SW Legal studies in Business

Lemon Law Damages Based on Value of Auto Lease to Date Vehicle Returned
Description Appeals court held that when a lemon is returned to the car manufacturer, if it is a leased vehicle, the damages are double the cost of the lease incurred up to the time of the return, not the entire value of the lease, since the consumer did not incur the cost of the entire lease.
Topic Consumer Protection
Key Words Lemon Law; Damages
C A S E   S U M M A R Y
Facts Riley leased a car from Ford Motor through a Ford dealer. He had problems with the car and, after taking the required steps to allow Ford to bring the vehicle up to standards, he demanded a refund from Ford under the state Lemon Law. Ford did not contest that the vehicle was a lemon, but did not refund Riley's money within the 30 days specified by law, so the damages were doubled. The trial court awarded Riley $100,000–double the value of the entire lease, attorney's fees and costs. Ford appealed.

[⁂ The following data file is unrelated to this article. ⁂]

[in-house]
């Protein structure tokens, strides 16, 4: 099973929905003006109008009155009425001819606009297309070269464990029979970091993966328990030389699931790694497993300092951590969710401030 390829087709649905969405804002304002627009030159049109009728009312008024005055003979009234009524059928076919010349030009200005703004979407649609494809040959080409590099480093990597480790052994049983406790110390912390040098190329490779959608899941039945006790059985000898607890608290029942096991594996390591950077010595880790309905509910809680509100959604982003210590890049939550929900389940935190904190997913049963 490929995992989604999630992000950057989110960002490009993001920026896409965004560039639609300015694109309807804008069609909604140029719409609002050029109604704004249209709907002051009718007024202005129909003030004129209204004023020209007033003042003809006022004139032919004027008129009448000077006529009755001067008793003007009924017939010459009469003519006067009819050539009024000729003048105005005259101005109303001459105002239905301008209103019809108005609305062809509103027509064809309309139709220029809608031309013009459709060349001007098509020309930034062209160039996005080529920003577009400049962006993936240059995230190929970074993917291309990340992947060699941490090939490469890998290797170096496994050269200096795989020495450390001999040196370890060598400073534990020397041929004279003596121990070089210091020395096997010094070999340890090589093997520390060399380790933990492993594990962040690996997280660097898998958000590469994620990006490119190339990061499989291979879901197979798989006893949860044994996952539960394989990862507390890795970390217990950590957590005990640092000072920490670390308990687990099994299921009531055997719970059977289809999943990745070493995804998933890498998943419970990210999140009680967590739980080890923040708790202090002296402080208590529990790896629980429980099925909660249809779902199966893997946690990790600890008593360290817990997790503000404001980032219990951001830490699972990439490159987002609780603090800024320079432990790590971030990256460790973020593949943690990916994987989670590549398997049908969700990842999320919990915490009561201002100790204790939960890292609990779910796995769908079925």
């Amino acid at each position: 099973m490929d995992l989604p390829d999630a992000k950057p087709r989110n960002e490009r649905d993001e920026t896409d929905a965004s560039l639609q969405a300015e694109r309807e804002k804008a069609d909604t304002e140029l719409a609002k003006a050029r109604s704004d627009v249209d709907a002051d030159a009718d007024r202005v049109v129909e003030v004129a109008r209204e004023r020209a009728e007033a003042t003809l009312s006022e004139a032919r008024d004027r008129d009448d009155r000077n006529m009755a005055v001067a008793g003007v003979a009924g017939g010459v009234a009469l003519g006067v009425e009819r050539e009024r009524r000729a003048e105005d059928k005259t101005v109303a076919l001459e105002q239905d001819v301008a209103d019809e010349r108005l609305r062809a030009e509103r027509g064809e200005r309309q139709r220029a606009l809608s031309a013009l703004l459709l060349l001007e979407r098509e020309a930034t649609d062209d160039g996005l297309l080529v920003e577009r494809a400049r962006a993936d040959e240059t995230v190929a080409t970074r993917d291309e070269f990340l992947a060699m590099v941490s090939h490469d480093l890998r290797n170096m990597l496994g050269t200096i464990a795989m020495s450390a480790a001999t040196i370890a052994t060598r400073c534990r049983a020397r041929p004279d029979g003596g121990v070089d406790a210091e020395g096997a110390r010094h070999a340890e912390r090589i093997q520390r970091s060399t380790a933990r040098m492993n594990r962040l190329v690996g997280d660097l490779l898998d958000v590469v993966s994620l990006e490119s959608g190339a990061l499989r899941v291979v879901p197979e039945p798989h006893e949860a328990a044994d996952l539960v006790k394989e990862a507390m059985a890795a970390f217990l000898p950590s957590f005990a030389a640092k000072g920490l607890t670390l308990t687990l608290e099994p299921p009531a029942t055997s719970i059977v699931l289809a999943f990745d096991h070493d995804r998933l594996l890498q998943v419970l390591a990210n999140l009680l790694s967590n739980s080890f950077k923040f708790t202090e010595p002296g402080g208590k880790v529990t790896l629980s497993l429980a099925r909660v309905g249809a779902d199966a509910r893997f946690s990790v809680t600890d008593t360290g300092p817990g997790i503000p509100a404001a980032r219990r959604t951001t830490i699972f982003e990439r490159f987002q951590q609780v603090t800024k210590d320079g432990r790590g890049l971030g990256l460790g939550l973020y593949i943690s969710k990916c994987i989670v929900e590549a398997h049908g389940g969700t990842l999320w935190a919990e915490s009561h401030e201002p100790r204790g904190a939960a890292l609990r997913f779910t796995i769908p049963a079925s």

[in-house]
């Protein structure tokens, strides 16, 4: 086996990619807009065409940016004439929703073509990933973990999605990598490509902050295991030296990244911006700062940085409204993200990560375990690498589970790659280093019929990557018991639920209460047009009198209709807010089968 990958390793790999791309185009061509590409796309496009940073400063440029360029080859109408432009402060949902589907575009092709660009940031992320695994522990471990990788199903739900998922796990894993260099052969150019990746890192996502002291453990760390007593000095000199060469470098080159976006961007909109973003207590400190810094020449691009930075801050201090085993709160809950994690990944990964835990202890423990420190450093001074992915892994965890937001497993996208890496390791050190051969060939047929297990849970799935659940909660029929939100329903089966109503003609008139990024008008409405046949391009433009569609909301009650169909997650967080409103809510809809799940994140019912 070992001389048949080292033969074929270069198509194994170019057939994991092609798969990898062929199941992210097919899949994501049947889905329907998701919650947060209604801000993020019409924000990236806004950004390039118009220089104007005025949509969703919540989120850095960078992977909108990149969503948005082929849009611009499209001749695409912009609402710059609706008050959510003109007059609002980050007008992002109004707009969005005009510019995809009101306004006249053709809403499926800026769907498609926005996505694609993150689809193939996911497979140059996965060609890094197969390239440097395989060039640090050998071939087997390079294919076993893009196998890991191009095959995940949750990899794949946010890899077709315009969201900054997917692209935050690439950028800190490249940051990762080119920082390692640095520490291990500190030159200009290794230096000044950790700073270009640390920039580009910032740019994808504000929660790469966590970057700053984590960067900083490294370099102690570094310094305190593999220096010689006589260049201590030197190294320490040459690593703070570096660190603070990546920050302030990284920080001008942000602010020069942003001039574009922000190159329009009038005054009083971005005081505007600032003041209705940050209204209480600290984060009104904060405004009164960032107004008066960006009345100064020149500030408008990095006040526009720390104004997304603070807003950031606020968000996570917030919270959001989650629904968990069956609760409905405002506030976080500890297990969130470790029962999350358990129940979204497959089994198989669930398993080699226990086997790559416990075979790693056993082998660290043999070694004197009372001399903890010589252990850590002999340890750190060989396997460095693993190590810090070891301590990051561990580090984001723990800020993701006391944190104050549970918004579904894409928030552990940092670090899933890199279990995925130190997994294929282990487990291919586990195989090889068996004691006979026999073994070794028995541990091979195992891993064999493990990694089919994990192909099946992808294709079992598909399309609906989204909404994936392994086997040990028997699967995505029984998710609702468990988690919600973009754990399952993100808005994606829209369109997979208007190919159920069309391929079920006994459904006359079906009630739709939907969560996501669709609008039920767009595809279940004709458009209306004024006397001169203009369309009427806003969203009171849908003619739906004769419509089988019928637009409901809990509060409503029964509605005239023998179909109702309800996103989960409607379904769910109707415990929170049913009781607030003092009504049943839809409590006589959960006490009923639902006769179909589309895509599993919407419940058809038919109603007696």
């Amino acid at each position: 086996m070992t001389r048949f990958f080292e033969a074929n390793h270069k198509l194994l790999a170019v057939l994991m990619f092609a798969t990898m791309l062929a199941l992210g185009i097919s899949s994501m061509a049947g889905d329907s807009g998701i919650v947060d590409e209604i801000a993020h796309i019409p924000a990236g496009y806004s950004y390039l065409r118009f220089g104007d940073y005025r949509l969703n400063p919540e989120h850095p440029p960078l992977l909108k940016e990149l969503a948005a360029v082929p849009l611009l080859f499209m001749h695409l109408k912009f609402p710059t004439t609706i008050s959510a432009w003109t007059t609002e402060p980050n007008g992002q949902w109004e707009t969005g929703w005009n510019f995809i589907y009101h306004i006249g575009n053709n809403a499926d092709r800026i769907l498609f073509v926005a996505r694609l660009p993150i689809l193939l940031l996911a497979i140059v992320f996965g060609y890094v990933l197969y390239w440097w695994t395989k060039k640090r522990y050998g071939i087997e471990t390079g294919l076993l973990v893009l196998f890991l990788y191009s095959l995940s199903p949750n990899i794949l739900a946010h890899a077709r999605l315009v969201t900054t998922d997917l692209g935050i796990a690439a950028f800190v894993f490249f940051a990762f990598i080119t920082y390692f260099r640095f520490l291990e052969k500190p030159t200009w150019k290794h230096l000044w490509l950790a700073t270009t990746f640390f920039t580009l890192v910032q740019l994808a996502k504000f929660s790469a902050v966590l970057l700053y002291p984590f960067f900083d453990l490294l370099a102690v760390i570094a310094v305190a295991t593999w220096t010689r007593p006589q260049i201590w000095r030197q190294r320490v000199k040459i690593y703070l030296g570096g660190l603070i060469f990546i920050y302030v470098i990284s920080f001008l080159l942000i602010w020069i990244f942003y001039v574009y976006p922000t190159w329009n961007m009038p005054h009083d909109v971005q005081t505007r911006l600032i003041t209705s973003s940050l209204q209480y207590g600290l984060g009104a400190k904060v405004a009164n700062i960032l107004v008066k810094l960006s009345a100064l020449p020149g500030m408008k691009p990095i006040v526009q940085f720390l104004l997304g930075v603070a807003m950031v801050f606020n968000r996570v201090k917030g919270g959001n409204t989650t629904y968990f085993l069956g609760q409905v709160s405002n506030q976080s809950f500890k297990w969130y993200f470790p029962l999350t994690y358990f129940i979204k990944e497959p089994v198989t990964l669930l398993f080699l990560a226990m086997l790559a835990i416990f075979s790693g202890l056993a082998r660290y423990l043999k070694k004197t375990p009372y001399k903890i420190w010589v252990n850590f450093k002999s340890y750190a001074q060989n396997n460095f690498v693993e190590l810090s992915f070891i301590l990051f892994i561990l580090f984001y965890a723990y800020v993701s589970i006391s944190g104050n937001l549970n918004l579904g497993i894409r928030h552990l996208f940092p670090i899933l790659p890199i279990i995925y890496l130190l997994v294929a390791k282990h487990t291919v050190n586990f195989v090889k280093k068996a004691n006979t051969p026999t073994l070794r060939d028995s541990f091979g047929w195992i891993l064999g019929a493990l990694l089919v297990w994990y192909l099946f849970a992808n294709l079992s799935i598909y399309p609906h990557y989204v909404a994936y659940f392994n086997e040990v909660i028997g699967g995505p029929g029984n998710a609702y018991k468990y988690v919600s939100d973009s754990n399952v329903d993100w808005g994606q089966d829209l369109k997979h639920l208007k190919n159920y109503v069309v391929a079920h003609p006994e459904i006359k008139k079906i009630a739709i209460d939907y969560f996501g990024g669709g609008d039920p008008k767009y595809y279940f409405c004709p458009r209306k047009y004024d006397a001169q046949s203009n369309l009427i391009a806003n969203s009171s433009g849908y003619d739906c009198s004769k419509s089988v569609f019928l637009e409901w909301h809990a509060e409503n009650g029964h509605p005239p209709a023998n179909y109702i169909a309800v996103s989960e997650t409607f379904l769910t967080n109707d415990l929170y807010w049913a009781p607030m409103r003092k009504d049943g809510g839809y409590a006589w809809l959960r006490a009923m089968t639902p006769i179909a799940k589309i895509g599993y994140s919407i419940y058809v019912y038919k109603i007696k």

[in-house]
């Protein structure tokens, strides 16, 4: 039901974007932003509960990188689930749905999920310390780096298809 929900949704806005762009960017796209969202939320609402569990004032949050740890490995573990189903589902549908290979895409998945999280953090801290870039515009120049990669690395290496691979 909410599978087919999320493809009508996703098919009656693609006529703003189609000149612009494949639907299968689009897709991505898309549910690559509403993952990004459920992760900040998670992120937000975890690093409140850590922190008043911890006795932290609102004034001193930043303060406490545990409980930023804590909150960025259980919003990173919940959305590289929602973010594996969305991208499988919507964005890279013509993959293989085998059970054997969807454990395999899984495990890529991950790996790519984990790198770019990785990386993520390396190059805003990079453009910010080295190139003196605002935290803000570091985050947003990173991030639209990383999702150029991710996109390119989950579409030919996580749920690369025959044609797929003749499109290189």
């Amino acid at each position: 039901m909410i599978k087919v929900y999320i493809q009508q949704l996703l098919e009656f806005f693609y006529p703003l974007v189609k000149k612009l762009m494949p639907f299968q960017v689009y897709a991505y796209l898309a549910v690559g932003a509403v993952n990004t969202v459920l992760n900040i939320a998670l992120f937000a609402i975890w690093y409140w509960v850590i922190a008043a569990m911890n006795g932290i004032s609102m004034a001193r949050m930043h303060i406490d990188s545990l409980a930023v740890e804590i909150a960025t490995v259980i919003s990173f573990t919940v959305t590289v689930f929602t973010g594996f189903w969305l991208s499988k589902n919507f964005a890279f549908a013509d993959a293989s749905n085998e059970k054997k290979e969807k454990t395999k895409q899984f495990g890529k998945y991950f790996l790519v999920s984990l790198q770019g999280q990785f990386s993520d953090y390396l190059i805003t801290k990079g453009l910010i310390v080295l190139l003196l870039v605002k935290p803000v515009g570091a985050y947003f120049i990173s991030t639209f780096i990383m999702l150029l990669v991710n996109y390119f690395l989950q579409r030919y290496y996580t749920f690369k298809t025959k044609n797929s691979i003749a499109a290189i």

Affirmed in part; reversed in part; remanded. Ford violated the law by failing to provide a refund to the consumer within 30 days. However, Riley does not get damages equal to the full value of the lease. "The consumer's pecuniary loss does not include the termination value of the vehicle because the consumer is not out that amount of money." Rather, Riley recovers twice the amount of his loss in addition to other expenses. That amount is the sum paid to date on the lease, plus any sales tax and other costs, less a reasonable allowance for use of the vehicle.

Citation Riley v. Ford Motor Co., 2001 WL 1042662 (Ct. App., Wisc., 2001)

Back to Consumer Protection Listings

©1997-2002  SW Legal Studies in Business. All Rights Reserved.